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This ambient instrumental trio's music is often disturbing and always inventive.

Mood Swings


Big Lazy's subterranean, minor-key instrumental journeys into eerie and twangy worlds are not the stuff of mainstream pop culture. Often disturbing and always inventive, the trio's tight and thoughtful approach produces stark and unpredictable music that's often more befitting a midnight nightmare than an MTV play list.

But even if the Brooklyn-based group's music sometimes ventures into threatening sonic seas, the band's mysterious sound has a wide range of fans from Israeli punk rockers to National Public Radio listeners. Finding these fans and business breaks aren't easy for the struggling band, but opportunity knocks enough to keep Big Lazy on a working man's course.

"It's hard to make [breaks] happen … but when they happen it's so natural it's easy," 41-year-old guitarist Stephen Ulrich says.

The band has made reverb-drenched natural magic happen at past Richmond shows. On Sunday, the group returns to Poe's Pub.

Ulrich says Richmond is one of the band's favorite towns. He fondly recalls the aftermath of one of its first local shows. He, upright bassist Paul Dugan and drummer Tamir Muskat had an off night at a VCU-area club and afterwards they were approached by a group of art students.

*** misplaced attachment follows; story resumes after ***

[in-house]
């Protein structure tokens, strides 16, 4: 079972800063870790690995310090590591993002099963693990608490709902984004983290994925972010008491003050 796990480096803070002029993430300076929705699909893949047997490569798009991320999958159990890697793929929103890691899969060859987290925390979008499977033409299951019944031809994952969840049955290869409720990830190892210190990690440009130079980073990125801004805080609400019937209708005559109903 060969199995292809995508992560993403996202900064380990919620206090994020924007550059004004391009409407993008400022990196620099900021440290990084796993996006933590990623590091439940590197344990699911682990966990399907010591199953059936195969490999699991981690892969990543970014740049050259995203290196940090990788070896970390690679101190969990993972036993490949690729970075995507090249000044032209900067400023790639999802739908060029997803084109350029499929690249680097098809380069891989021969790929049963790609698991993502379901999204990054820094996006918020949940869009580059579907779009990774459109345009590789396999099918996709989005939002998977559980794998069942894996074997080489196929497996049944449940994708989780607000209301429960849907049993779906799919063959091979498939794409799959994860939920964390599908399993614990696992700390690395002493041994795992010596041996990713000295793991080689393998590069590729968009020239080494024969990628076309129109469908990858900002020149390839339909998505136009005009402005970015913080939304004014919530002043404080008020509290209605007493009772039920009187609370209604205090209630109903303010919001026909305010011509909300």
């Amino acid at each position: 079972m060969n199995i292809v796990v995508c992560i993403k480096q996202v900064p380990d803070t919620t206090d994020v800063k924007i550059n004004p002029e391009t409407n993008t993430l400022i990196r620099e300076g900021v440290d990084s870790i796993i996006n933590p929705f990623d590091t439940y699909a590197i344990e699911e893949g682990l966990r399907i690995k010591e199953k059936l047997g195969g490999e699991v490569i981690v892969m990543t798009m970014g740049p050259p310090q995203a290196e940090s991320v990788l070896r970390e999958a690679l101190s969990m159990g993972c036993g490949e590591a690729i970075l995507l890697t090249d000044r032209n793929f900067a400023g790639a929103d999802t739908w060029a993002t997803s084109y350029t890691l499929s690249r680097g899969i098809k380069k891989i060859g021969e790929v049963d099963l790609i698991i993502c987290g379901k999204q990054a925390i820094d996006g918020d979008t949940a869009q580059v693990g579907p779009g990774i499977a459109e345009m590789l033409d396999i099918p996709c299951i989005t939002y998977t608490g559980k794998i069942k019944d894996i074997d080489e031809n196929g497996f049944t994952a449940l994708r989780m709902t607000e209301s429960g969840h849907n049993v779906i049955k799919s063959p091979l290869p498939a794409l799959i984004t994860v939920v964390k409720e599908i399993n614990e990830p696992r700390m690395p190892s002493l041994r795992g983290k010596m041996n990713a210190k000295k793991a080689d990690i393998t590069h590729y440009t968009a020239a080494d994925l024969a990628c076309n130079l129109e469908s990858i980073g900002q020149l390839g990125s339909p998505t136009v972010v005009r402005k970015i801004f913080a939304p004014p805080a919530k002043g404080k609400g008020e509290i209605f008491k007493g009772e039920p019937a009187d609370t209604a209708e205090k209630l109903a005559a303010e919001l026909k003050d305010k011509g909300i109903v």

"These kids came up to us ... these really smart, sweet, underage kids. They said, 'Hey, will you play at our house?' We played until 7 a.m. There were bongs, the whole bit. ... Richmond has been very good to us."

Ulrich readily admits moments such as those are rare and the road is often filled with disappointments.

The past year has opened new doors for the group. It played its first gigs in Israel to sold-out crowds. A second full-length CD is finished and ready for fall release, and two soundtracks for "gritty, noire" independent New York films are in the can. An independent label has also offered the band worldwide distribution. Ulrich says the group weighs such business deals carefully: "We're not sure we're ready to franchise the lemonade stand yet."

Prior to this year, Big Lazy found recognition through its live shows in New York and the mid-Atlantic region. It also received soundtrack exposure on the television drama "Homicide" and in the film "Frogs for Snakes."

The band got a big break when John Cougar Mellencamp canceled a 1999 NPR performance and producers hired Big Lazy for a 20-minute fill-in slot after seeing the group's picture in the New Yorker. Through that exposure, Ulrich says the band sold boxes of recordings and got its name out nationwide to a different brand of music listener.

Big Lazy's path is no joy ride but the dice rolls the band's way often enough to let the bets ride. The new CD's instrumentals are fresh and raw and the live show is constantly evolving. There's also the label deal to consider and an August appearance with other independent bands at the two-day Sleazefest in Chapel Hill, N.C. As Big Lazy well knows, you make your friends where you find them.

"For us, it's not a matter of sending out resumes," Ulrich notes with both humor and honesty. "It's about who sees us in some dive."

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